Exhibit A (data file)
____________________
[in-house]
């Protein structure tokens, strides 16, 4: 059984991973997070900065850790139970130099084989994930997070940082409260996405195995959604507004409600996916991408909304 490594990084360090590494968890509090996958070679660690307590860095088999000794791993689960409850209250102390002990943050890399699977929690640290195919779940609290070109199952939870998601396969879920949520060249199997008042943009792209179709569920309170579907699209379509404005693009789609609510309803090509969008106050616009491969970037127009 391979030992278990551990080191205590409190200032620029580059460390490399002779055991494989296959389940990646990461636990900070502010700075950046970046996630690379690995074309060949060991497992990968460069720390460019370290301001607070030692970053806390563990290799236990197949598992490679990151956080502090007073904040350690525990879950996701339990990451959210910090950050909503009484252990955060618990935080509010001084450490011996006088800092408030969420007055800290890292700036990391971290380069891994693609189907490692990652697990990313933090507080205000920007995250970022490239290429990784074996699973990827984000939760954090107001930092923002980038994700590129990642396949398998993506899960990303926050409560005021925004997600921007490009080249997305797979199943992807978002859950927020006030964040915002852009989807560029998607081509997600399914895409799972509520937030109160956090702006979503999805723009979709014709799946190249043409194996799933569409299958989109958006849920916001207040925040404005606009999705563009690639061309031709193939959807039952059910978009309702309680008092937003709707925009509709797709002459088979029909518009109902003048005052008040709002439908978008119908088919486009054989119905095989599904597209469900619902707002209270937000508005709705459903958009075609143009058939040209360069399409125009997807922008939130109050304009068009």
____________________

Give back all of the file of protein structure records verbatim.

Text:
[in-house]
């Protein structure tokens, strides 16, 4: 059984991973997070900065850790139970130099084989994930997070940082409260996405195995959604507004409600996916991408909304 490594990084360090590494968890509090996958070679660690307590860095088999000794791993689960409850209250102390002990943050890399699977929690640290195919779940609290070109199952939870998601396969879920949520060249199997008042943009792209179709569920309170579907699209379509404005693009789609609510309803090509969008106050616009491969970037127009 391979030992278990551990080191205590409190200032620029580059460390490399002779055991494989296959389940990646990461636990900070502010700075950046970046996630690379690995074309060949060991497992990968460069720390460019370290301001607070030692970053806390563990290799236990197949598992490679990151956080502090007073904040350690525990879950996701339990990451959210910090950050909503009484252990955060618990935080509010001084450490011996006088800092408030969420007055800290890292700036990391971290380069891994693609189907490692990652697990990313933090507080205000920007995250970022490239290429990784074996699973990827984000939760954090107001930092923002980038994700590129990642396949398998993506899960990303926050409560005021925004997600921007490009080249997305797979199943992807978002859950927020006030964040915002852009989807560029998607081509997600399914895409799972509520937030109160956090702006979503999805723009979709014709799946190249043409194996799933569409299958989109958006849920916001207040925040404005606009999705563009690639061309031709193939959807039952059910978009309702309680008092937003709707925009509709797709002459088979029909518009109902003048005052008040709002439908978008119908088919486009054989119905095989599904597209469900619902707002209270937000508005709705459903958009075609143009058939040209360069399409125009997807922008939130109050304009068009």